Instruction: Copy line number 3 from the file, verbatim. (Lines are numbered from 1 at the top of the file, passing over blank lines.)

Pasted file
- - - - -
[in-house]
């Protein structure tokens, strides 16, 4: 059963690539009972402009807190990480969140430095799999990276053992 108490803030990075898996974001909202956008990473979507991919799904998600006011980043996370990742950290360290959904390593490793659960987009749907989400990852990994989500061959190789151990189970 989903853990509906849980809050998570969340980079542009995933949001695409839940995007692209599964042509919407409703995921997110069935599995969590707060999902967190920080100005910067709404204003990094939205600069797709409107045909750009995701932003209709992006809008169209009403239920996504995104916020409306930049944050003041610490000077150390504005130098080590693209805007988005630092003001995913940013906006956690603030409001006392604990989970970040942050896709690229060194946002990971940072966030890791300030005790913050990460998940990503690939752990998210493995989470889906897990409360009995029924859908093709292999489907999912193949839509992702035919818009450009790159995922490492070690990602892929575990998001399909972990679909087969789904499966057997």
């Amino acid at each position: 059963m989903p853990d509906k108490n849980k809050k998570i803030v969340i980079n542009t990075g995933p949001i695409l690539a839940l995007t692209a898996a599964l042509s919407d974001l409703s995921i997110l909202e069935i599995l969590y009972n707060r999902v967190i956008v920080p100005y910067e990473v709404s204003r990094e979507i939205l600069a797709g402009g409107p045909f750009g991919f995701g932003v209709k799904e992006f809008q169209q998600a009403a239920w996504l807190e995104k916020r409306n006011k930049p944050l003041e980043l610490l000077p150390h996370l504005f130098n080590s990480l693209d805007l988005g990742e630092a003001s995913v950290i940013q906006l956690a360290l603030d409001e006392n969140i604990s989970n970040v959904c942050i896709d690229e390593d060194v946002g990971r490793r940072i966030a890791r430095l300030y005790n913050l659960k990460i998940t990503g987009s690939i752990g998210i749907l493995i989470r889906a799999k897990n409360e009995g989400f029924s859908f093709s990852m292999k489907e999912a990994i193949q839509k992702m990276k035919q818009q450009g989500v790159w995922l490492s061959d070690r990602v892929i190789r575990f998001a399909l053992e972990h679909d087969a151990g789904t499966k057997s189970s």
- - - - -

């Amino acid at each position: 059963m989903p853990d509906k108490n849980k809050k998570i803030v969340i980079n542009t990075g995933p949001i695409l690539a839940l995007t692209a898996a599964l042509s919407d974001l409703s995921i997110l909202e069935i599995l969590y009972n707060r999902v967190i956008v920080p100005y910067e990473v709404s204003r990094e979507i939205l600069a797709g402009g409107p045909f750009g991919f995701g932003v209709k799904e992006f809008q169209q998600a009403a239920w996504l807190e995104k916020r409306n006011k930049p944050l003041e980043l610490l000077p150390h996370l504005f130098n080590s990480l693209d805007l988005g990742e630092a003001s995913v950290i940013q906006l956690a360290l603030d409001e006392n969140i604990s989970n970040v959904c942050i896709d690229e390593d060194v946002g990971r490793r940072i966030a890791r430095l300030y005790n913050l659960k990460i998940t990503g987009s690939i752990g998210i749907l493995i989470r889906a799999k897990n409360e009995g989400f029924s859908f093709s990852m292999k489907e999912a990994i193949q839509k992702m990276k035919q818009q450009g989500v790159w995922l490492s061959d070690r990602v892929i190789r575990f998001a399909l053992e972990h679909d087969a151990g789904t499966k057997s189970s």